Success in Putin’s Russia isn’t a matter of persistence, cunning, or luck; sure, that’s necessary to an extent, but high-level success in today’s system of soft legal constraints is much more calculated, surreptitious, and ultimately out of your hands. It’s a system that Putin has used to great effect to corral the nation’s resources and establish a firm hand. In truth, the ruling apparatus is far more delicate and less weighted than it would appear – and it’s currently facing a challenge, economic and social, unlike any it has seen before.
The Russian economy contracted 3.7 percent in 2015, with industrial production and real wages notching significant drops. Inflation and poverty rates are climbing and the ruble’s volatile and downward trek continues – it’s down more than 6 percent to start the year. Optimism among the Russian population is now plainly on the decline. Related: Oil Production Rumor Mill Continues To Turn As Iran Hints At Freeze
Looking forward, GDP is expected to shrink between 0.5 and 1 percent in 2016 and the budget deficit could climb as high as 6 percent of GDP if oil continues to hover around $30 per barrel. With the Reserve Fund dwindling, budgetary measures totaling $20 billion are necessary to balance state finances this year and in the medium-term. Upstream oil investment is limited by a new tax regime, and production may drop up to 3 percent. What’s more, the specter of Yukos and its chairman Mikhail Khodorkovsky still lingers.
Khodorkovsky was taken down in spectacular fashion following a politically motivated – though not necessarily unfounded – trial on tax fraud in 2003. His company, Yukos – then one of Russia’s largest producers of crude oil – was bankrupted with the majority of its assets snatched up by state-owned Rosneft at auction. The political and economic ripple effect cannot be understated, and a period of increased capital flight and reduced investor confidence stilted what was an otherwise normalizing economy.
Khodorkovsky was unexpectedly pardoned in 2013, a political move that Putin probably wants to take a mulligan on. The former oligarch has not shunned the spotlight and has remained politically active from his bases abroad. His civil society initiative, Open Russia, aims to reform the nation’s democratic and justice systems, and the group will be supporting several candidates in the upcoming parliamentary elections. Russian officials are now pursuing criminal charges against Khodorkovsky in connection with a pair of late-90s contract killings. Related: Historic OPEC-Russia Agreement Will Have Minimal Impact
Further, Russia is still not off the hook for a $50 billion judgment awarded to Yukos’ former shareholders for the wrongful expropriation of their assets. A ruling on Russia’s appeal to The Hague Arbitral Tribunal is not expected until April, at the earliest.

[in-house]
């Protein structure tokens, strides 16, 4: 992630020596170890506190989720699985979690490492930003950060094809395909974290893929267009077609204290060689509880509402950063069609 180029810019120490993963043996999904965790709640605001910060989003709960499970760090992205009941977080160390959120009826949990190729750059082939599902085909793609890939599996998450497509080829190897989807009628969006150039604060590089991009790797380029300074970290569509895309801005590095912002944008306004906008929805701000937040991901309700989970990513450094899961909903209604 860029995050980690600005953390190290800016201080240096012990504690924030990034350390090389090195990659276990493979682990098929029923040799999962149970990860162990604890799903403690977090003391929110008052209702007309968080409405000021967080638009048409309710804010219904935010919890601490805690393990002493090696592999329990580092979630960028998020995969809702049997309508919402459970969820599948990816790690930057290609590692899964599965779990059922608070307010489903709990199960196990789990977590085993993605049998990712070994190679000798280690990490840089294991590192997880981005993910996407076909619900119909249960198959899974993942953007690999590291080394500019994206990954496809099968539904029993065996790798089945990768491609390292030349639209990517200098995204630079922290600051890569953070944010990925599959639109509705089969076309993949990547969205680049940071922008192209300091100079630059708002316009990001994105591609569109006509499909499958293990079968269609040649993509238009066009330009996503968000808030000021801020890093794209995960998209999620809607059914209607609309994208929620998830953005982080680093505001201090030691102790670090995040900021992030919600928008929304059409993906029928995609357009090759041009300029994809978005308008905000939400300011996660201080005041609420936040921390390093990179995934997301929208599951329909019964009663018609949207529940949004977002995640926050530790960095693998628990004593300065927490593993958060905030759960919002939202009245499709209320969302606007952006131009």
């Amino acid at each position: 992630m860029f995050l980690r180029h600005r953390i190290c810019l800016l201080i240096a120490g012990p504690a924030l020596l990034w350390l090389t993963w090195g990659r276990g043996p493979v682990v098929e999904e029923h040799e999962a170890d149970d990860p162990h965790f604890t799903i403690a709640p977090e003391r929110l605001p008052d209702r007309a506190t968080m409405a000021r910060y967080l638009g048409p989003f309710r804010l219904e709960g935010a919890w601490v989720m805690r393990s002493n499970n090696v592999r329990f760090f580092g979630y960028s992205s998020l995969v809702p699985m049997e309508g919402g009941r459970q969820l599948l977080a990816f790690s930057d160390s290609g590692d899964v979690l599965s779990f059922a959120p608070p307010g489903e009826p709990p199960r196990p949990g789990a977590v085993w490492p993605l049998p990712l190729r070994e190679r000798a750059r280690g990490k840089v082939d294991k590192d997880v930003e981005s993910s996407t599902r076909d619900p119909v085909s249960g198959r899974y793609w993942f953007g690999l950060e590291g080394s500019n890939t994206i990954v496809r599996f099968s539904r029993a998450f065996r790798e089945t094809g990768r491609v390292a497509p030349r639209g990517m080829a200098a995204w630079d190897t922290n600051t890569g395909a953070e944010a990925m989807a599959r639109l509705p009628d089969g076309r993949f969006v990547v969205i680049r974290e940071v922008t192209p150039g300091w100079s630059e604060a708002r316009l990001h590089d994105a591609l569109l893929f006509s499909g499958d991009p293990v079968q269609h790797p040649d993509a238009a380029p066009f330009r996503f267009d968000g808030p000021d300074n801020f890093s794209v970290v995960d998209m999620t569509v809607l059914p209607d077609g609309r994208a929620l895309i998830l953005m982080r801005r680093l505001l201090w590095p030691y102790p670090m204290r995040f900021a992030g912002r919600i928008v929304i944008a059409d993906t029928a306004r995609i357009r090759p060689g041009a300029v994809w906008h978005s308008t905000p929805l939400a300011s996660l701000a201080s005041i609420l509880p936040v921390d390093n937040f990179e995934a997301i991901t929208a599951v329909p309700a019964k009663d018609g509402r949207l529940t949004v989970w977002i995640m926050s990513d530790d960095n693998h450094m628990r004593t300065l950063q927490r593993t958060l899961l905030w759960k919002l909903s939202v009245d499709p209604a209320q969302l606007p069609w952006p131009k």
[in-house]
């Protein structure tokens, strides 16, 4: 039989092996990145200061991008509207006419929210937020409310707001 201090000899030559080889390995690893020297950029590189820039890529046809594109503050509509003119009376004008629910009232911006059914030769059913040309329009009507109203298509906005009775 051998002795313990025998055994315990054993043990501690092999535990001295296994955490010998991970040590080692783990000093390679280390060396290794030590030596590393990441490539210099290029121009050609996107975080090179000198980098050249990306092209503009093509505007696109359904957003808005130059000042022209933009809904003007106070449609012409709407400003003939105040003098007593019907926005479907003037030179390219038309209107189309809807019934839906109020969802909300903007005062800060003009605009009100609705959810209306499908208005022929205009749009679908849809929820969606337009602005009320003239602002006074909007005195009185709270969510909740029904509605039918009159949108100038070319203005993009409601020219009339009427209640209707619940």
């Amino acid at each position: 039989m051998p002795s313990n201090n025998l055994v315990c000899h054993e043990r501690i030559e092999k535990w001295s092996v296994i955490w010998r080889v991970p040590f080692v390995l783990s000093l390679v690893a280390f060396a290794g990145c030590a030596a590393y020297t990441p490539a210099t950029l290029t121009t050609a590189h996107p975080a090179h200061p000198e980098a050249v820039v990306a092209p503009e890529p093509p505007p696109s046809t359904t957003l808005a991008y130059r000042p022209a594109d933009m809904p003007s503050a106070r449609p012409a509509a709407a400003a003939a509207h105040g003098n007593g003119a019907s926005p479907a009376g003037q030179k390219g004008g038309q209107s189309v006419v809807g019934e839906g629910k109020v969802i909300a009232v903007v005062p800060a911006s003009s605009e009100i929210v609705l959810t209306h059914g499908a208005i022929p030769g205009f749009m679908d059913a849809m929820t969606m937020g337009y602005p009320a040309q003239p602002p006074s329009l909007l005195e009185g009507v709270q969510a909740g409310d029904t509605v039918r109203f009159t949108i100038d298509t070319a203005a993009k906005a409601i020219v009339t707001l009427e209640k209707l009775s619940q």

With the stage framed, let’s return to Russia’s economic woes. In an effort to finance the federal budget deficit, Russia is proceeding with a suite of privatization plans aimed at raising roughly $13.5 billion. However, earlier privatization plans have fallen flat, and expectations for the latest round remain muted.
Up for grabs, are stakes in two of Russia’s premier oil companies, Rosneft and Bashneft, as well as diamond super-major Alrosa. Notably, Bashneft was expropriated from billionaire Vladimir Yevtushenko in 2014 via a regime of suspended punishment similar to that of the Yukos case. Related: Why OPEC Production Freeze Could Pave The Way For Actual Cuts
Terms are still being discussed, but privatization plans for Rosneft include the sale of a 19.5 percent stake, bringing state ownership to 50 percent plus one share. A 19.5 percent stake is worth $7.2 billion at today’s capitalization. Minority stakeholder BP opposes the sale, and company head Igor Sechin would prefer to wait until oil reaches $100 per barrel.
The plans for Bashneft – Russia’s sixth most productive oil company in 2015 – remain undecided. Russia’s largest private oil firm LUKoil is interested in buying a controlling stake – and only a controlling stake – but the government is hesitant to give up its majority share. Selling a 25 percent plus one share through the stock exchange is a less than ideal alternative, however.
To be sure, the assets have a relatively high upside regardless of whatever terms are set. Russia needs the cash, and, for the politically connected, a favor now could pay off handsomely in time. Still, let the buyer beware.
By Colin Chilcoat of Oilprice.com
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